Veteran Unemployment: What Crisis?

Chris Marvin (@ChrisMMarvin), Director of Got Your 6 on the Huffington Post. New veterans unemployment numbers came out this week and showed another increase in those looking for work. Marvin suggests looking critically at the numbers, though. Overall, veterans’ unemployment is lower than the rest of the population. When talking about post-9/11 veterans’ unemployment, the number goes up, but Marvin says one has to consider the factors that differentiate them from their civilian peers. If controlling for education and age, young veterans aren’t faring particularly worse than any other group. The message shouldn’t be that veterans are a charity case, Marvin argues, it should be based on the facts: that veterans are good employees and are worthy hires as evidenced by their employment rates over the long-term. Leo Shane (@LeoShane) at Stars and Stripes has the story on this week’s unemployment numbers.

The week ahead:

Tradeshows and Conferences:  There are no major tradeshows or conferences this week.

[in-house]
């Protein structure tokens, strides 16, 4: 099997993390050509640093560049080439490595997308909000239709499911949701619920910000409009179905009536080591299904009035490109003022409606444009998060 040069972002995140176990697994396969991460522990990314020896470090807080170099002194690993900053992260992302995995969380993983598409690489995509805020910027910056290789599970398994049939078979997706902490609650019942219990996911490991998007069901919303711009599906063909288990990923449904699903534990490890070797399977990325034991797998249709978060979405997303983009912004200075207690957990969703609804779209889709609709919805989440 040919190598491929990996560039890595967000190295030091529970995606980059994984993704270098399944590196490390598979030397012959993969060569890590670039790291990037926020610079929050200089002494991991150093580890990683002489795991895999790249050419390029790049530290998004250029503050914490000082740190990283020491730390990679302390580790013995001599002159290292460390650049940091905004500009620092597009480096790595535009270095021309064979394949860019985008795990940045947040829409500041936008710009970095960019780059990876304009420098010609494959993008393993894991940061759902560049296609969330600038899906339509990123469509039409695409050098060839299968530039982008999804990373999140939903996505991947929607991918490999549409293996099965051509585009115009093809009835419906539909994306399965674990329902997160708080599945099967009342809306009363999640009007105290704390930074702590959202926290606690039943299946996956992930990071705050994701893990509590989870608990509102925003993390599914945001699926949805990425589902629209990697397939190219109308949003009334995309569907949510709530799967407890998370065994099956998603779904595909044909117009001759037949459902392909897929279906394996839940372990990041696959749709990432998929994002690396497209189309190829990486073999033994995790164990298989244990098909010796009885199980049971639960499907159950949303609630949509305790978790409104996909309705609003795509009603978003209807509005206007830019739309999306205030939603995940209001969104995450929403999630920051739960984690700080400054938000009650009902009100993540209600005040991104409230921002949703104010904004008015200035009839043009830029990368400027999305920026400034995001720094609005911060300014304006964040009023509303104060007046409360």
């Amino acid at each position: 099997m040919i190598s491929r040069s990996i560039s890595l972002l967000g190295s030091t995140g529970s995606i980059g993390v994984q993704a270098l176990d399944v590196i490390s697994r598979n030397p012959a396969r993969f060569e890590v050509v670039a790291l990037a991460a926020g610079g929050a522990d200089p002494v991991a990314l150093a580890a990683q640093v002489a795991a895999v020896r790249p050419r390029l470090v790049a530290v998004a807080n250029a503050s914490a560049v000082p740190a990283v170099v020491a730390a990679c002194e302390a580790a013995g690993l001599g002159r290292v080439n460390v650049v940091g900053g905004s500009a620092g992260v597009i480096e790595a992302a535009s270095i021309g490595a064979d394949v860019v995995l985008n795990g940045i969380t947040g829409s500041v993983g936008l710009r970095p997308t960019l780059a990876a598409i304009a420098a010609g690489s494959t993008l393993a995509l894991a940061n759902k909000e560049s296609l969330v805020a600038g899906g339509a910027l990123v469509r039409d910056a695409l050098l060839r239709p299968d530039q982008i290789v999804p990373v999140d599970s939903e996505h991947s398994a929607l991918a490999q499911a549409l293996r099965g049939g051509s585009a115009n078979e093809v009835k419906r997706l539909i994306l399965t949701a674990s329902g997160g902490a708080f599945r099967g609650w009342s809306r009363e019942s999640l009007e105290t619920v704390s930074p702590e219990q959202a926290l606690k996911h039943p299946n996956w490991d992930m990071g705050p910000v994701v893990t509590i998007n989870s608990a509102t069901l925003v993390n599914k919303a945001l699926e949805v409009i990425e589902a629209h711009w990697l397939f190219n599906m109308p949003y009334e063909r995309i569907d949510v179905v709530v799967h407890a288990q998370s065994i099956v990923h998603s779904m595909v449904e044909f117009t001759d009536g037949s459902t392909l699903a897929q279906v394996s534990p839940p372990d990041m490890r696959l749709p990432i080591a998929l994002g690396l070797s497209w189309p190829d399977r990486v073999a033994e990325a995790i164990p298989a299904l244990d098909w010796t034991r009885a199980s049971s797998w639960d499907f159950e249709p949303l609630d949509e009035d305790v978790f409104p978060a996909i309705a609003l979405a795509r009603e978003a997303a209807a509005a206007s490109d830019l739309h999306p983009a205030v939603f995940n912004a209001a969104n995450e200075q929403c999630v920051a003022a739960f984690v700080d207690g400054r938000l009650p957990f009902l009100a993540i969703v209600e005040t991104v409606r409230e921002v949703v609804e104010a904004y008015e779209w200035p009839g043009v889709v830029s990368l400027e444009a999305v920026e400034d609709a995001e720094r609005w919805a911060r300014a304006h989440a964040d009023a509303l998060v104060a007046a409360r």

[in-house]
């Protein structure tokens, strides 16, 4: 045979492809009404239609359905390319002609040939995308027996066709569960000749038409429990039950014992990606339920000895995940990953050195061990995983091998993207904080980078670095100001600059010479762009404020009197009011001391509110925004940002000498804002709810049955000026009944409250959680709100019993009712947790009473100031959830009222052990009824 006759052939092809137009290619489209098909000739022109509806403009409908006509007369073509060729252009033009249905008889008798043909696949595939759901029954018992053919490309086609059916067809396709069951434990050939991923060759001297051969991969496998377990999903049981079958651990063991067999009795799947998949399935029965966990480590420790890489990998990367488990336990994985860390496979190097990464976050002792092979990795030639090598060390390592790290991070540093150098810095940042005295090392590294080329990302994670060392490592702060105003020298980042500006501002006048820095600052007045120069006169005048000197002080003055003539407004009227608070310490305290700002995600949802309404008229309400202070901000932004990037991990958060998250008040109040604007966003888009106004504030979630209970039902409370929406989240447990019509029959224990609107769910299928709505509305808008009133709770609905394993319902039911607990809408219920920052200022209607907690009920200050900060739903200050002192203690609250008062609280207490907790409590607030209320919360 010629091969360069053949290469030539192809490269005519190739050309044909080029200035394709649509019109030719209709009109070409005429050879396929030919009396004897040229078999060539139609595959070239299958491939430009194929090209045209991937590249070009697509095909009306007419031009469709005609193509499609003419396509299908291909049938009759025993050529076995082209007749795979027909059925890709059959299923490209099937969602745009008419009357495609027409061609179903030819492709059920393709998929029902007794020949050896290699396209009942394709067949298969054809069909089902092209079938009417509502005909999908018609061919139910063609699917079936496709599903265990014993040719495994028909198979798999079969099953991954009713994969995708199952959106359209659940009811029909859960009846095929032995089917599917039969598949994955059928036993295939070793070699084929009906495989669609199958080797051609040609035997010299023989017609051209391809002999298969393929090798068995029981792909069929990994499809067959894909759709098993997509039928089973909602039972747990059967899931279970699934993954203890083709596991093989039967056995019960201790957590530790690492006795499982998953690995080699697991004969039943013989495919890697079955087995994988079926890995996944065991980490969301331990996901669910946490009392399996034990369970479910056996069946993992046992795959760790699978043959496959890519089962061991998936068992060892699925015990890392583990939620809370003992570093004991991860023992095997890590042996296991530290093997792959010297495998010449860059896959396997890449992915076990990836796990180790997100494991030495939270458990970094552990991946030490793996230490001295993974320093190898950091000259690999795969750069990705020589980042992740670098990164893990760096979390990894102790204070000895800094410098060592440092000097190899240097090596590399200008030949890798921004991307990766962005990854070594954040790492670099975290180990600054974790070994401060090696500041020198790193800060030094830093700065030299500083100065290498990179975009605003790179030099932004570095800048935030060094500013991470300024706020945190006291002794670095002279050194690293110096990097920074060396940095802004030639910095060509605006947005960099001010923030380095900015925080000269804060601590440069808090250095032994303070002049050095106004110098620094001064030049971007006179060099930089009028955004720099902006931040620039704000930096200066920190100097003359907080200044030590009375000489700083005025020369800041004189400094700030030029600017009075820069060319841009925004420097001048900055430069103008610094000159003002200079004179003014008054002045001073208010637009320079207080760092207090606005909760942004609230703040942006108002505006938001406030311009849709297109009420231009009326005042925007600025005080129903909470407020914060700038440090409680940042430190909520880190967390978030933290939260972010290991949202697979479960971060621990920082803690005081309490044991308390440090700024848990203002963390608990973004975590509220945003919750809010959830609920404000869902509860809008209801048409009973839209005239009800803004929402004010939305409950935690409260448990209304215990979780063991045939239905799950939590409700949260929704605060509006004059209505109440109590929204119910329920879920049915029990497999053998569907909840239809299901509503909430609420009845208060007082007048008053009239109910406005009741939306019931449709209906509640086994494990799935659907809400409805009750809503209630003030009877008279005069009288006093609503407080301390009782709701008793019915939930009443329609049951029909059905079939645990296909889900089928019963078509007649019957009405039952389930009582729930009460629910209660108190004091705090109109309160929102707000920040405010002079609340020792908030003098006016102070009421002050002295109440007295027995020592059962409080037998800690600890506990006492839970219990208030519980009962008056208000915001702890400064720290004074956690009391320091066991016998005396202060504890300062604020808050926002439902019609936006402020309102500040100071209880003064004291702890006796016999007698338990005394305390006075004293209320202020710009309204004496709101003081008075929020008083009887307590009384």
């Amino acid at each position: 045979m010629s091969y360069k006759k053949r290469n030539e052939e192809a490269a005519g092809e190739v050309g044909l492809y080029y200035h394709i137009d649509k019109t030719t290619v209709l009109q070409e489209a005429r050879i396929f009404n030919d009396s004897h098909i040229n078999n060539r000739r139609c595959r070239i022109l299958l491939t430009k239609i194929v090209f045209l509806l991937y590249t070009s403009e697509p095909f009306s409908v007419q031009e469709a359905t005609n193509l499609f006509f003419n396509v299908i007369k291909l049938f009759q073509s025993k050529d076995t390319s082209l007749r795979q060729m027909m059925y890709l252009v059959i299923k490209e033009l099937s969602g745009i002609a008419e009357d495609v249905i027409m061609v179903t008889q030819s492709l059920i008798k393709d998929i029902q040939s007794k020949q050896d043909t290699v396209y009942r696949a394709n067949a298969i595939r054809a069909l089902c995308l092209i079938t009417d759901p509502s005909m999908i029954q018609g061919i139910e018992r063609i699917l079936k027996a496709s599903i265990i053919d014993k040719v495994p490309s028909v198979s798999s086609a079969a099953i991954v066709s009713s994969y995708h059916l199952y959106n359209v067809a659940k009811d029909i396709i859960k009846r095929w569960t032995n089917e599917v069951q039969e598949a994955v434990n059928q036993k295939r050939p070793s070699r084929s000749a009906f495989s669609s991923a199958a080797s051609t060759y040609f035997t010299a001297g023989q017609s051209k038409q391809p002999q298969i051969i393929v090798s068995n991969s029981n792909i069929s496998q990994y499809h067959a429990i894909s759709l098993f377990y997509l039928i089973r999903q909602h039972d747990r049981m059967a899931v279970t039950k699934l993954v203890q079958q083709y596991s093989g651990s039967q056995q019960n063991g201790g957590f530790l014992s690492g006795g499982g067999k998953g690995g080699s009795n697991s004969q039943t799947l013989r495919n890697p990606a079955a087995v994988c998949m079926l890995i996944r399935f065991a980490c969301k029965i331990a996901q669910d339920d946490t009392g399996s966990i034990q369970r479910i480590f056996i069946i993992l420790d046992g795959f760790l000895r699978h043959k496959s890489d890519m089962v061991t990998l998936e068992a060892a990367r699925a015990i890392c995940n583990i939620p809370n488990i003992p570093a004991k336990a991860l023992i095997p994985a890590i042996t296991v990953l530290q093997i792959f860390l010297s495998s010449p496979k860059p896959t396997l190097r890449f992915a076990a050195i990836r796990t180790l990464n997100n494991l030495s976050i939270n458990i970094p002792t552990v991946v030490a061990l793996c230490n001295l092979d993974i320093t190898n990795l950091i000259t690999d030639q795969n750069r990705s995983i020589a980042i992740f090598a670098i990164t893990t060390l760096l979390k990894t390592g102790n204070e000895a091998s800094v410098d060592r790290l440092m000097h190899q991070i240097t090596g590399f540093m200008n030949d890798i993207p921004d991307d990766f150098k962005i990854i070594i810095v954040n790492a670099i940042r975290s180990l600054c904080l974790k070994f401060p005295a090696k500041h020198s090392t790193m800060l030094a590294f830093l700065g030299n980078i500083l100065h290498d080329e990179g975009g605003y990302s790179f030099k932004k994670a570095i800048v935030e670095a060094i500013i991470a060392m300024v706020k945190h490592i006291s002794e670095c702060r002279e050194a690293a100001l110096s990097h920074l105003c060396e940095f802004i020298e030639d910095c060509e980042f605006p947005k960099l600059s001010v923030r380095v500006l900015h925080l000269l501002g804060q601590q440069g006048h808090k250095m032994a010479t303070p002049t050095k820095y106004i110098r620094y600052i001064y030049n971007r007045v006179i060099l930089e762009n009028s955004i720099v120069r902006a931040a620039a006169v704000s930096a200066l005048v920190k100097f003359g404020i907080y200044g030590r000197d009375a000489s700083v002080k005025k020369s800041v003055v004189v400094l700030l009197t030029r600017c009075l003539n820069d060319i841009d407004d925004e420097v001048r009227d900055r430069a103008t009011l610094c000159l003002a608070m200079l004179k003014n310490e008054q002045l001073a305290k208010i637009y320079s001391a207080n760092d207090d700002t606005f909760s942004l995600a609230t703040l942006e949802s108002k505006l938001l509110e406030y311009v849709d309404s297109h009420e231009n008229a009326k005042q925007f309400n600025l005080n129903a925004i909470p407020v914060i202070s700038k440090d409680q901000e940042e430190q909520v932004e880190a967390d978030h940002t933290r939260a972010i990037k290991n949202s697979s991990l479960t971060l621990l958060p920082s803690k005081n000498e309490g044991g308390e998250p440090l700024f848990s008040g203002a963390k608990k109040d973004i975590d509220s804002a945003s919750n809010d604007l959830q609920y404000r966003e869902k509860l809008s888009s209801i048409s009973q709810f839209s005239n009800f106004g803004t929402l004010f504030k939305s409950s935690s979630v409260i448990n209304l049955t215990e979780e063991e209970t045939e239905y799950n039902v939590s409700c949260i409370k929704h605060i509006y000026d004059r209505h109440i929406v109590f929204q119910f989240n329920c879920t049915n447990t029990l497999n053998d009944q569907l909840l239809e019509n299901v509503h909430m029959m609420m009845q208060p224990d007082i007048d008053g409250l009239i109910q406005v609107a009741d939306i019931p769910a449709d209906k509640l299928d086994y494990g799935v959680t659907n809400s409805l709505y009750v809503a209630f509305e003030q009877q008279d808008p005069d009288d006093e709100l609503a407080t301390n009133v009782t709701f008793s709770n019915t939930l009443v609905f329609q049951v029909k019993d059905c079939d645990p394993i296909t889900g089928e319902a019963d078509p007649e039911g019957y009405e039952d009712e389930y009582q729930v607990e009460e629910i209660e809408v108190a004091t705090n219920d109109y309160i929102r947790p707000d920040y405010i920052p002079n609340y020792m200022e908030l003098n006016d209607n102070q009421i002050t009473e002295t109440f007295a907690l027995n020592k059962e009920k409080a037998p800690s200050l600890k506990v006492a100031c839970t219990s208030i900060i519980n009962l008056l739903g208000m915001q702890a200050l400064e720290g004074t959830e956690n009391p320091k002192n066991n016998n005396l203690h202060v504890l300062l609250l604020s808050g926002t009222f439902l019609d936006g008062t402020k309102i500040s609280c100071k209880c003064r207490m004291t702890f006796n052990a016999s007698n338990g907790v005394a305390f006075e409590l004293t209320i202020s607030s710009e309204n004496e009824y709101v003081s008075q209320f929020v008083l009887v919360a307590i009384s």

Congress: There are no pertinent hearings this week.

Think tanks and other news events: 

Center for Strategic and International Studies: Does Afghanistan’s Reconstruction Have a Future?, Washington, DC (9:30 AM, Mon 4 Feb) Description: A discussion about the recent SIGAR’s Quarterly Report to Congress. The United States faces very tough questions about the future of its reconstruction efforts in Afghanistan. As the United States and allies prepare to transfer security and other responsibilities to the Afghan government, will civilian reconstruction efforts have the same security they need to continue? How will projects be monitored and progress measured? Above all, what are the objectives of civilian reconstruction and can the United States provide the support needed to achieve them? RSVP online. Participants: John F. Sopko, Special Inspector General for Afghanistan Reconstruction Location: B1 A/B Conference Room, 1800 K St. NW, Washington, DC 20006